You may have heard about lectins lately. They’ve received more attention in the media for their possible adverse effects on health. For some people, lectins can cause issues, especially with digestion. That’s why some people benefit from reducing or eliminating lectins from their diet.
What are lectins?
So what exactly are lectins, and what is their link to autoimmunity? They’re proteins that bind to carbohydrates and are found in almost all organisms, including plants, animals, and microbes. Found in all plant foods, lectins are found at exceptionally high levels in whole grains, legumes, seeds, nuts, and nightshades. The type of lectins in these foods are called agglutinins and prolamins.
Lectins are considered anti-nutrients because they can interfere with the absorption of other nutrients, including calcium, iron, phosphorus, and zinc.
Lectins play a part in plant defense, primarily against plant-eating organisms. In other words, they have a protective mechanism for survival purposes, making them non-digestible to humans and animals.
What are nightshades?
Nightshades are another lectin-containing group of foods that you should know about. Nightshades are a diverse group of plants including some vegetables and fruits. Common nightshade foods include tomatoes, tomatillos, potatoes, eggplant, peppers, pimentos, goji berries, ground cherries, ashwagandha, paprika, curry, chili powders, and tobacco.
Nightshades are nutrient-dense foods rich in vitamin C, iron, fiber, protein, potassium, and antioxidants, including lycopene. That’s the good news. The bad news is that they can cause issues in some people. Some of the reasons why include:
- Lectins in nightshades may contribute to leaky gut and inflammatory bowel disease in people with food sensitivities or autoimmune disease.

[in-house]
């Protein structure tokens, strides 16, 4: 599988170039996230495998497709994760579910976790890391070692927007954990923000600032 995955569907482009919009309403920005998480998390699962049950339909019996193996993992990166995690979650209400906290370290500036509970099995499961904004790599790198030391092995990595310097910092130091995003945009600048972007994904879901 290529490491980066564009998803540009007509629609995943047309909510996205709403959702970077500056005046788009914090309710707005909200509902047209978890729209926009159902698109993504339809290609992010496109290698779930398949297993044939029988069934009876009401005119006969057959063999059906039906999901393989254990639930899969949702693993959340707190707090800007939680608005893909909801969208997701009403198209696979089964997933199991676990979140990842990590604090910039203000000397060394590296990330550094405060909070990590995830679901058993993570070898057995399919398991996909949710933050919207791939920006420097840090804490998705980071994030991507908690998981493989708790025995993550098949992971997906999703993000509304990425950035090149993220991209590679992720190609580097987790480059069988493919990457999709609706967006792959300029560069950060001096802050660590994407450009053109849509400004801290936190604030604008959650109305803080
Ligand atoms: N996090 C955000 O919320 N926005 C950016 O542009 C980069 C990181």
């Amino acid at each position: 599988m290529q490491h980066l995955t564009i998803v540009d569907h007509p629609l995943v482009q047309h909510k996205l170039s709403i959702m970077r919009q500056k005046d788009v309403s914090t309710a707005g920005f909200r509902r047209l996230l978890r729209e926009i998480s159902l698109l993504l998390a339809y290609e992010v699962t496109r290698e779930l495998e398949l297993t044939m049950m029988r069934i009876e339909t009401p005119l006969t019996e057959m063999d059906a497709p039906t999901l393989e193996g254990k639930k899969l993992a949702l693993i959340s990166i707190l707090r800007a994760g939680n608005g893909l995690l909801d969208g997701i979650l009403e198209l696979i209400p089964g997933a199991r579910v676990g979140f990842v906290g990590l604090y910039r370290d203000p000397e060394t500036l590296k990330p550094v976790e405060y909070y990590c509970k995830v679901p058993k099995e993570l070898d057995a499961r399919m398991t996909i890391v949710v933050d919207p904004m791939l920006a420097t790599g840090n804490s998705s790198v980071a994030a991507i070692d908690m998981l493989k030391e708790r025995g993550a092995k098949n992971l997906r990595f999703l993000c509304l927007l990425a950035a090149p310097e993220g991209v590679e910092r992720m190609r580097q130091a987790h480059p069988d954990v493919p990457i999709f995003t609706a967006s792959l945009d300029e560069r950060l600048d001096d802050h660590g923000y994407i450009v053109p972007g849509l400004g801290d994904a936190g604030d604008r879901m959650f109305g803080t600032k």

- They’re high in a compound called solanine, a chemical that may worsen arthritis pain and inflammation.
- They contain saponins, compounds which may impair digestion and limit nutrient uptake.
Why do lectins cause issues for some people?
Most people do not have an issue with lectins. However, some can experience a reaction after eating these proteins. Most types of lectins pass through the digestive system unchanged and aren’t affected by digestive enzymes. They resist being broken down in the gut. The acid in our stomachs also doesn’t break them down very easily. The fact that they’re not easy to destroy is what protects lectin-containing plants in nature. It’s these very features of lectins that give some people issues. Here are a few reasons why:
- Lectins can become harmful when they block the absorption of nutrients in the body because they bind to carbohydrates like sugar.
- Some lectins can contain poisonous compounds such as ricin.
- Lectins can bind to your gastrointestinal walls and cause abdominal pain, diarrhea, and vomiting —especially the lectin known as phytohemagglutinin, found in certain legumes.
- They may trigger an autoimmune response.
- Studies show that those with positive rheumatoid factor (RF) may be more sensitive to lectins. A high level of RF is linked to autoimmune disease, especially rheumatoid arthritis.
Lectins and autoimmune disease
Lectins can play a role in autoimmunity for several reasons. A simple explanation is that for some people, lectins are treated as foreign bodies, which trigger an immune response to attack the “foreign invaders.”
Lectins can be resistant to digestion. According to research, these proteins can enter our circulation, causing nutrient deficiencies, digestion issues, and severe intestinal damage.
A protein like a lectin shouldn’t get through the gut barrier. However, undigested lectins can penetrate through and provoke the immune response. Results from studies show that we can react to lectin-specific antibodies with 62 different tissue antigens. Studies also showed that IgM anti-lectin antibody levels were linked to RF-positive (positive rheumatoid factors) samples.